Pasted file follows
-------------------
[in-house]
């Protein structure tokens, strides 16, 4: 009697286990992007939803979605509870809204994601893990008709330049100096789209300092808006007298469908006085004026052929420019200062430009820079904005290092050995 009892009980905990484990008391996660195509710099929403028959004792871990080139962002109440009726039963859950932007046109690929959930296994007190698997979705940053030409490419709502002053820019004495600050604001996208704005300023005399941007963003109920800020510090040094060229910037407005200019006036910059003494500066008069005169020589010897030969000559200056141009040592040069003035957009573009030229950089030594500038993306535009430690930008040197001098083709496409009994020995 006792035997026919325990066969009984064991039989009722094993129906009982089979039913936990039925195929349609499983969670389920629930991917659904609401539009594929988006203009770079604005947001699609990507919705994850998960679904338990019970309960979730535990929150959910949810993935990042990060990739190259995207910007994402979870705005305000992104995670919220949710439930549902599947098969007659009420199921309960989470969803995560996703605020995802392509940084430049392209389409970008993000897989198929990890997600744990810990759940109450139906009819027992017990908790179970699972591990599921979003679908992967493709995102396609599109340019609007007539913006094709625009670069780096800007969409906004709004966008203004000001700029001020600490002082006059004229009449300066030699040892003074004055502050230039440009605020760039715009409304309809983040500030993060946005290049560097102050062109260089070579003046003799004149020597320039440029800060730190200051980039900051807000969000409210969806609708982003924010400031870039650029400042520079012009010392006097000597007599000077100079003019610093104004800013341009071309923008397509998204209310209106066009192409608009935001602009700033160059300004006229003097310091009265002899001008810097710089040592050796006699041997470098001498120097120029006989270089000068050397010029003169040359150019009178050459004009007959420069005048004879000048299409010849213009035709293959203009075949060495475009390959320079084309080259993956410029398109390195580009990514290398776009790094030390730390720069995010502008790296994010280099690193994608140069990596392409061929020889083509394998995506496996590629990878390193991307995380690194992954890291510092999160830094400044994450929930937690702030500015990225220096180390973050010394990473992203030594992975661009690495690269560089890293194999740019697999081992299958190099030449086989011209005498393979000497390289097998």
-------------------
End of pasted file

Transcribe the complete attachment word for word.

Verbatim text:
[in-house]
């Protein structure tokens, strides 16, 4: 009697286990992007939803979605509870809204994601893990008709330049100096789209300092808006007298469908006085004026052929420019200062430009820079904005290092050995 009892009980905990484990008391996660195509710099929403028959004792871990080139962002109440009726039963859950932007046109690929959930296994007190698997979705940053030409490419709502002053820019004495600050604001996208704005300023005399941007963003109920800020510090040094060229910037407005200019006036910059003494500066008069005169020589010897030969000559200056141009040592040069003035957009573009030229950089030594500038993306535009430690930008040197001098083709496409009994020995 006792035997026919325990066969009984064991039989009722094993129906009982089979039913936990039925195929349609499983969670389920629930991917659904609401539009594929988006203009770079604005947001699609990507919705994850998960679904338990019970309960979730535990929150959910949810993935990042990060990739190259995207910007994402979870705005305000992104995670919220949710439930549902599947098969007659009420199921309960989470969803995560996703605020995802392509940084430049392209389409970008993000897989198929990890997600744990810990759940109450139906009819027992017990908790179970699972591990599921979003679908992967493709995102396609599109340019609007007539913006094709625009670069780096800007969409906004709004966008203004000001700029001020600490002082006059004229009449300066030699040892003074004055502050230039440009605020760039715009409304309809983040500030993060946005290049560097102050062109260089070579003046003799004149020597320039440029800060730190200051980039900051807000969000409210969806609708982003924010400031870039650029400042520079012009010392006097000597007599000077100079003019610093104004800013341009071309923008397509998204209310209106066009192409608009935001602009700033160059300004006229003097310091009265002899001008810097710089040592050796006699041997470098001498120097120029006989270089000068050397010029003169040359150019009178050459004009007959420069005048004879000048299409010849213009035709293959203009075949060495475009390959320079084309080259993956410029398109390195580009990514290398776009790094030390730390720069995010502008790296994010280099690193994608140069990596392409061929020889083509394998995506496996590629990878390193991307995380690194992954890291510092999160830094400044994450929930937690702030500015990225220096180390973050010394990473992203030594992975661009690495690269560089890293194999740019697999081992299958190099030449086989011209005498393979000497390289097998």